One of the trendiest foods in the market right now is kale. If you ask me, it deserves all the praise that it is receiving. Kale is a highly nutrient-dense dark leafy green. It is labeled a superfood because of the high content of iron, calcium, and vitamins A, C, and K. No wonder more and more gardeners are giving in to the craze of growing their own. Once you read this guide, you will realize how easy it is to grow and stop getting price gouged at the grocery store.
Growing Kale: The Basics
Kale is an easy vegetable to grow. As long as it gets enough light, water, and nutrients, you’re sure to have a great harvest. It can grow just as abundant in pots or raised beds as it does in open soil. Now, let’s get to the basics! Find out how to grow kale from sowing to harvesting.
When To Grow
Kale is a cool season crop. It is my favorite crop to grow in the fall. Like other cool-season crops, you can grow them twice a year, in the spring and fall. If you live in lower zone 9 or 10, places with mild winters and warm summers, you can grow kale year-round. While spring planting is possible, I prefer growing kale in the fall. That’s because kale is more of a fan of the cold than the heat. Cold weather makes the kale sweeter and tastes better.
Grow kale from seeds you start indoors or outdoors or transplants you grow or purchase. For a fall harvest, start kale seeds indoors at the end of the summer so that you are ready to transplant the seedlings into the garden right around the beginning of fall. The exact time depends on where you live and your gardening zone. (Insert link to download page with planting calendars). In zones 9 and 10, we are starting our seeds at the end of August. If direct sowing the seeds outdoors, begin seeding early in September. Since kale can handle the cold, you can continue to sow until one month before winter starts, around the beginning of November.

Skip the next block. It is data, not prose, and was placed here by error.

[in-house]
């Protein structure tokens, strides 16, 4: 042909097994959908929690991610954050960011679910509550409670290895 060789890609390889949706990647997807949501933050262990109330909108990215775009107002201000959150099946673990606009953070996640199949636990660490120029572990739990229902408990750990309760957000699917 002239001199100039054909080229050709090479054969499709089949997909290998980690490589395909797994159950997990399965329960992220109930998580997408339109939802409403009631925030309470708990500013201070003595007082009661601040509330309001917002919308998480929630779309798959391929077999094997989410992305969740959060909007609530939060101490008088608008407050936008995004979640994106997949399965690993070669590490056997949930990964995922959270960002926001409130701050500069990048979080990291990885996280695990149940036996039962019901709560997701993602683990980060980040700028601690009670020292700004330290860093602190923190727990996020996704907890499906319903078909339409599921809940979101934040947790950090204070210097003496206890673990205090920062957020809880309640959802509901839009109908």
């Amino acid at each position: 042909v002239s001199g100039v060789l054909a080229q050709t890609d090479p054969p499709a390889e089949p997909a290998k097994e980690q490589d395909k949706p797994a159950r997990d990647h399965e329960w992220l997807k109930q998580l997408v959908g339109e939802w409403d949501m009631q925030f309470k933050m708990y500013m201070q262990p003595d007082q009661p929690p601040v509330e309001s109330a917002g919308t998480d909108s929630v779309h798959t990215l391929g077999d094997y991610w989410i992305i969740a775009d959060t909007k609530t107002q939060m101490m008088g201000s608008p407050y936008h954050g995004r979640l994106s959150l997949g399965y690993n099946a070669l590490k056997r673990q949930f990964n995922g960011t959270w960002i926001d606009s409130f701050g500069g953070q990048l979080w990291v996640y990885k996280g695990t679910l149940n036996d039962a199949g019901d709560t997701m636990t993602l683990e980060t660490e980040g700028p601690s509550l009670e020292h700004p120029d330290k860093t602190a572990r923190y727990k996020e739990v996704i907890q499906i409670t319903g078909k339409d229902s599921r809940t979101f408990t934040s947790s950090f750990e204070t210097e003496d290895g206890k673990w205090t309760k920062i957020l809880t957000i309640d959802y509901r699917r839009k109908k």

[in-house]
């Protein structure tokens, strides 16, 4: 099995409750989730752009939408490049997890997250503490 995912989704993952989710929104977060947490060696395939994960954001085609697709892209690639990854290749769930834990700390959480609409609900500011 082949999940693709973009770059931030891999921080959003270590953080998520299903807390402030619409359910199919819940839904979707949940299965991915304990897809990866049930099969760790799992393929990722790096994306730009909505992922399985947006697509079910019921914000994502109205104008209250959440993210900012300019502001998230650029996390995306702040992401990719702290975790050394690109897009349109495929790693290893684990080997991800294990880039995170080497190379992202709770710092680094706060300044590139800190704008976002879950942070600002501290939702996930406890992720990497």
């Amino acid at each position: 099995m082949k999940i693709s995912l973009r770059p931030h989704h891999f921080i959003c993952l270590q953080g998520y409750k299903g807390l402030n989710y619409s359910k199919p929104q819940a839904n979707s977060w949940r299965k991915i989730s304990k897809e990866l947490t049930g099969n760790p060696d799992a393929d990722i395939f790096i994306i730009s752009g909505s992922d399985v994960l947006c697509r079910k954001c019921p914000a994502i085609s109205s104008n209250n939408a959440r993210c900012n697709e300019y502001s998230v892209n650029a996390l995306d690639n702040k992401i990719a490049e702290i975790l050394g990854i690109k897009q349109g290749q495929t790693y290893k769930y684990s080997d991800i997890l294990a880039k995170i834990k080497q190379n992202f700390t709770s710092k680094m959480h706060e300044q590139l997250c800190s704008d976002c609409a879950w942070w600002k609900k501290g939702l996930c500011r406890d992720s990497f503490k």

For a spring harvest, start kale seeds indoors four weeks before your last frost date. You want transplants ready to go as soon as the threat of frost passes and the ground is no longer frozen.
Whether transplanting or thinning your seedlings, kale plants need about 12-18” between them.
Where To Grow
Like most leafy greens, kale thrives in organically rich and cool soil. Since they have shallow but extensive root systems, plant kale in an area with damp, well-draining soil. Kale grows best in full sun but develops its best flavor when grown in partial sun. Preferably where it receives afternoon shade. This tip applies more to spring planting than fall planting. In the fall, when the days are shorter and darker, regardless of the time, the more sunlight the kale receives, the better. Irrespective of where you plan to plant the kale, ensure it gets a minimum of 6 hours of sun.
Kale can be grown in containers but may require more frequent watering than kale grown in raised beds or inground beds.
There are many varieties of kale with a wide array of colors and textures. There are edible as well as ornamental varieties of kale. My favorite type of kale is the dino or Tuscan kale. It is my go-to year after year. No matter how many varieties I try, I always ensure the garden has at least two during the fall and spring growing seasons.
According to West Coast Seeds, there are three distinct groups of kale.
Mediterranean Kale. Think about the Dino kale. This type of kale will have long and thin leaves.